Lufthansa offers broadband Internet again on transatlantic flights | Business| Economy and finance news from a German perspective | DW | 03.12.2010
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Lufthansa offers broadband Internet again on transatlantic flights

Lufthansa's transatlantic passengers with laptops and smartphones can now surf the Internet in midair. Voice chats aren't permitted, but there's no telling what sites passengers might visit.

A Lufthansa plane takes off

Lufthansa's transatlantic passengers can send emails to those on the ground

Passengers on board transatlantic Lufthansa flights, flying high in the sky, can now stay connected to the rest of the world via wireless broadband Internet connections.

The airline began offering its FlyNet service on Dec. 1, with connections fast enough to watch videos and play online games. Although Internet telephony services such as Skype are not blocked, their use won't be permitted.

In the spring of 2011, the company will also make mobile phone technology available for text messaging and wireless data transfer via smart phones.

Lufthansa had offered the same service through Connexion by Boeing in 2003 but stopped in 2006 when Boeing discontinued the service. At the time, the service was used by some 30,000 passengers per month.

Lufthansa press speaker Boris Ogursky said Boeing apparently did not see the service as economically viable at the time.

"We found that to be very unfortunate," he told Deutsche Welle. "But at the time, it was clear to us – and it was clear fairly quickly – that we wanted to find a way to offer a similar service. From our perspective, the experience was positive."

More Internet-capable devices than ever

Ogursky said Lufthansa decided to offer the FlyNet service because of the benefit to customers -- and to the airline.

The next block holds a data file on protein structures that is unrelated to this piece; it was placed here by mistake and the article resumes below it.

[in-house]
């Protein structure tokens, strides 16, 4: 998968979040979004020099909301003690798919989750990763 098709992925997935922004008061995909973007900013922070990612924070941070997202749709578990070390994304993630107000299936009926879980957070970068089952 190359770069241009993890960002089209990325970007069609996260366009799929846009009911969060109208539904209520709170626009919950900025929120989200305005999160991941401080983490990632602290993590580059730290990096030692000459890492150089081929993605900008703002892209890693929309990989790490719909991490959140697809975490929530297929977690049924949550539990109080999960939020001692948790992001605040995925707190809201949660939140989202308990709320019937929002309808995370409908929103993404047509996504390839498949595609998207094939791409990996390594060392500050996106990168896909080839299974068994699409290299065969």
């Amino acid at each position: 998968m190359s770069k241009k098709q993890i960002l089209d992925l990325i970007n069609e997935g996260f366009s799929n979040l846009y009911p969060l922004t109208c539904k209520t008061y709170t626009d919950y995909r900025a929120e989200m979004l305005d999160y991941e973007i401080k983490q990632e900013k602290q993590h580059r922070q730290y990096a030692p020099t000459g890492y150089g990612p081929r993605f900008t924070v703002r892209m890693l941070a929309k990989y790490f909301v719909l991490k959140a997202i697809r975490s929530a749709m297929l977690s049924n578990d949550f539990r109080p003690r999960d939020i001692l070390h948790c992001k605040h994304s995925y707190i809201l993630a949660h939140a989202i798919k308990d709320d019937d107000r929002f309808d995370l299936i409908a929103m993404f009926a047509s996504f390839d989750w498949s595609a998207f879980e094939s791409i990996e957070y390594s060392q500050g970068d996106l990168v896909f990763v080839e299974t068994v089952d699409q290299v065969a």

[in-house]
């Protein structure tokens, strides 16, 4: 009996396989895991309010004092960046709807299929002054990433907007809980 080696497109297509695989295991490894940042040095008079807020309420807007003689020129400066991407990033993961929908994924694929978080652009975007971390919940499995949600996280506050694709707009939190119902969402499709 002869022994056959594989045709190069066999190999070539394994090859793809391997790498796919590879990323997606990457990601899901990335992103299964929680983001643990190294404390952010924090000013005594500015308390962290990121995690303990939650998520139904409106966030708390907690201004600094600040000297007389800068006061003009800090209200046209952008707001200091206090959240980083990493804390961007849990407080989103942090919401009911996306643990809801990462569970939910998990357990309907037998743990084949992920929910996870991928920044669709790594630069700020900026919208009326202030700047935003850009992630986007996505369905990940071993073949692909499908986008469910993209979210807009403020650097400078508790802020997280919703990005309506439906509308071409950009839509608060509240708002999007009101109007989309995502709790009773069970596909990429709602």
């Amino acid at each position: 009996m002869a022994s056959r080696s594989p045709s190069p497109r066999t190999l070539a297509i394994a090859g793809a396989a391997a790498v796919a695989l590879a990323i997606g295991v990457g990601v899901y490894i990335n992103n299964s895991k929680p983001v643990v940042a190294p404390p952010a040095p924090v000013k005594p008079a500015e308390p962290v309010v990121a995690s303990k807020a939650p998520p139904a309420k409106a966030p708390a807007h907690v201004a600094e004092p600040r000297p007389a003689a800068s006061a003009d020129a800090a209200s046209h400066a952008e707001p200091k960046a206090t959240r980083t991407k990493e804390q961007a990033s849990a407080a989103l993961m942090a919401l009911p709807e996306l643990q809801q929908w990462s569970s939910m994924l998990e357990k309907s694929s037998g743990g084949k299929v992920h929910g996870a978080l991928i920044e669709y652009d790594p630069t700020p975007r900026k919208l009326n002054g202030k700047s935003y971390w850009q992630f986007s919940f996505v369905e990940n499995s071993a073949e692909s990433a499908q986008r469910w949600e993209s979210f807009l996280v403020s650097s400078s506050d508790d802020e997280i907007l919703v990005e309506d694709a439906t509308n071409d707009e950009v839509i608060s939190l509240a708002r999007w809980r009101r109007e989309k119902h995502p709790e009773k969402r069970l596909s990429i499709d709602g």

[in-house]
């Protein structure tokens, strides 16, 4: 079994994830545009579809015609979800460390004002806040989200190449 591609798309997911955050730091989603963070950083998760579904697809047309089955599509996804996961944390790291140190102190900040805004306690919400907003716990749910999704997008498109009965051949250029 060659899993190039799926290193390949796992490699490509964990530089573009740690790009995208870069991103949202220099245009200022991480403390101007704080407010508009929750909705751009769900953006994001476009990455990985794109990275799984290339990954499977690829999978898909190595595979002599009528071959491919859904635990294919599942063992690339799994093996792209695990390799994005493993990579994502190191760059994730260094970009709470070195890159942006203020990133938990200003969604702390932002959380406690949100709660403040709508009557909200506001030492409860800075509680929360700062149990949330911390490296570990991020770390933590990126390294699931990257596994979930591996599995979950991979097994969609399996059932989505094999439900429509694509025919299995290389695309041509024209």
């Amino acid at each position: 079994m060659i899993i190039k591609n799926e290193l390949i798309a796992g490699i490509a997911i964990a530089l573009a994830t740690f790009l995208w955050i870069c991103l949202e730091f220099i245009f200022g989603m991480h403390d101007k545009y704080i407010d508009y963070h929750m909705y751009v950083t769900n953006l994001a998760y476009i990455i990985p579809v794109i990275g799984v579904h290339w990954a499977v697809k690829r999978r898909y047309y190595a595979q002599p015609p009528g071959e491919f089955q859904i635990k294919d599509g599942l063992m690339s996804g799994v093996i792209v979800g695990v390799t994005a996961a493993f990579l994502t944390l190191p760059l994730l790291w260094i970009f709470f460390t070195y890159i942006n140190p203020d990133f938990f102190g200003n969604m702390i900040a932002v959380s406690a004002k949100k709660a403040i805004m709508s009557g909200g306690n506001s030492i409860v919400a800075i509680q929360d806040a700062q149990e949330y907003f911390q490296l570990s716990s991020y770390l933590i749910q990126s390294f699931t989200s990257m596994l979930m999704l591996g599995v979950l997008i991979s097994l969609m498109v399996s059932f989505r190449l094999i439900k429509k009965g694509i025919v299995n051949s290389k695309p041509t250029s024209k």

"The fact that we offer (broadband) Internet access sets us apart... and we hope that we will be able to increase demand this way," he said, adding that "now significantly more customers have a device capable of connecting to a wireless LAN."

According Deutsche Bank Research analyst Eric Heymann, the proliferation of smartphones makes the economics of in-flight Internet more viable than it was in 2003.

Panasonic's Paul Margis and Lufthansa's Wolfgang Mayrhuber

Panasonic's Margis and Lufthansa's Mayrhuber shook on the deal in 2009

"The increasing use of smartphones and other mobile devices will speed this development up," he told Deutsche Welle. "At any rate, such devices are a very clear step in the direction of mobile Internet use in general."

Available to all passengers

Lufthansa's Ogursky said FlyNet is available "not just in the premium classes; every passenger on board a (transatlantic) long-distance flight will be able to use this service."

The fee is 10.95 euros for one hour and 19.95 euros for 24 hours.

Ogursky also said the company's decision not to permit Internet telephony was based on customer surveys that indicated many would not be in favor of the move.

By comparison, Deutsche Bahn, which offers Internet access currently in 72 high-speed ICE trains, permits mobile phone conversations on board.

Analyst Heymann, however, sides with Lufthansa. "In business travel, some people enjoy that they aren't available for a while," he said. "It's sort of the last mobile-phone-free zone."

FlyNet is offered through Panasonic Avionics Corporation and uses the payment system of Deutsche Telekom. The Deutsche Telekom payment system can be used with a network of 8,000 hotspots throughout Germany.

Author: Gerhard Schneibel
Editor: John Blau

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